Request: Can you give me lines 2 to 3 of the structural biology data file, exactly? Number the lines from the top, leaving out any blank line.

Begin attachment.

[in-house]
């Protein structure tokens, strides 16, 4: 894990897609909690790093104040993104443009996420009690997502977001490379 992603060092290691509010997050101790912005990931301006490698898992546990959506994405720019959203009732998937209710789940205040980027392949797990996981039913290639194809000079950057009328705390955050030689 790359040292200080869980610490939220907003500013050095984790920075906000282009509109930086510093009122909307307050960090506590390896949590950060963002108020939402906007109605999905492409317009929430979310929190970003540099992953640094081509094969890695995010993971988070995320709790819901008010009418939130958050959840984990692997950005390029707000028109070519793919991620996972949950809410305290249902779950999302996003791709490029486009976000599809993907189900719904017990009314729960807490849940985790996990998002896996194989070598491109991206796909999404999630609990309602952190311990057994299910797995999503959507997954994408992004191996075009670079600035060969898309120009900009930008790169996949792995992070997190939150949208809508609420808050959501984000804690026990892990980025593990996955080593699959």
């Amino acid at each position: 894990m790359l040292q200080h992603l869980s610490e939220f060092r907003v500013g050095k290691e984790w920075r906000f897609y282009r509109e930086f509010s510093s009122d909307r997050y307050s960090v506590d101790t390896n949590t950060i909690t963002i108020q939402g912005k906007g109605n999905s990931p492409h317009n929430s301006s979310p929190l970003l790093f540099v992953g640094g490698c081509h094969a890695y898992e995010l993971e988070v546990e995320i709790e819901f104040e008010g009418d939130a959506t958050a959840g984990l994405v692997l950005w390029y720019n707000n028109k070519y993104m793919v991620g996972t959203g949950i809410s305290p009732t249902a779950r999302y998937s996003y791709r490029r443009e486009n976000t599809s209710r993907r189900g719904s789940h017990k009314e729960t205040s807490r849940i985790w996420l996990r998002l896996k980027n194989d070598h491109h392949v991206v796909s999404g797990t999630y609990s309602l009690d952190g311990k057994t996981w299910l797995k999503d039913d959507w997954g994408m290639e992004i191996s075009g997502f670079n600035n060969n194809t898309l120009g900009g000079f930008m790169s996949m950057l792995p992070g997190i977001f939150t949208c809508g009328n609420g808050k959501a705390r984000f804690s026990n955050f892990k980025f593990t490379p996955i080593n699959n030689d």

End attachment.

């Protein structure tokens, strides 16, 4: 894990897609909690790093104040993104443009996420009690997502977001490379 992603060092290691509010997050101790912005990931301006490698898992546990959506994405720019959203009732998937209710789940205040980027392949797990996981039913290639194809000079950057009328705390955050030689 790359040292200080869980610490939220907003500013050095984790920075906000282009509109930086510093009122909307307050960090506590390896949590950060963002108020939402906007109605999905492409317009929430979310929190970003540099992953640094081509094969890695995010993971988070995320709790819901008010009418939130958050959840984990692997950005390029707000028109070519793919991620996972949950809410305290249902779950999302996003791709490029486009976000599809993907189900719904017990009314729960807490849940985790996990998002896996194989070598491109991206796909999404999630609990309602952190311990057994299910797995999503959507997954994408992004191996075009670079600035060969898309120009900009930008790169996949792995992070997190939150949208809508609420808050959501984000804690026990892990980025593990996955080593699959």
């Amino acid at each position: 894990m790359l040292q200080h992603l869980s610490e939220f060092r907003v500013g050095k290691e984790w920075r906000f897609y282009r509109e930086f509010s510093s009122d909307r997050y307050s960090v506590d101790t390896n949590t950060i909690t963002i108020q939402g912005k906007g109605n999905s990931p492409h317009n929430s301006s979310p929190l970003l790093f540099v992953g640094g490698c081509h094969a890695y898992e995010l993971e988070v546990e995320i709790e819901f104040e008010g009418d939130a959506t958050a959840g984990l994405v692997l950005w390029y720019n707000n028109k070519y993104m793919v991620g996972t959203g949950i809410s305290p009732t249902a779950r999302y998937s996003y791709r490029r443009e486009n976000t599809s209710r993907r189900g719904s789940h017990k009314e729960t205040s807490r849940i985790w996420l996990r998002l896996k980027n194989d070598h491109h392949v991206v796909s999404g797990t999630y609990s309602l009690d952190g311990k057994t996981w299910l797995k999503d039913d959507w997954g994408m290639e992004i191996s075009g997502f670079n600035n060969n194809t898309l120009g900009g000079f930008m790169s996949m950057l792995p992070g997190i977001f939150t949208c809508g009328n609420g808050k959501a705390r984000f804690s026990n955050f892990k980025f593990t490379p996955i080593n699959n030689d």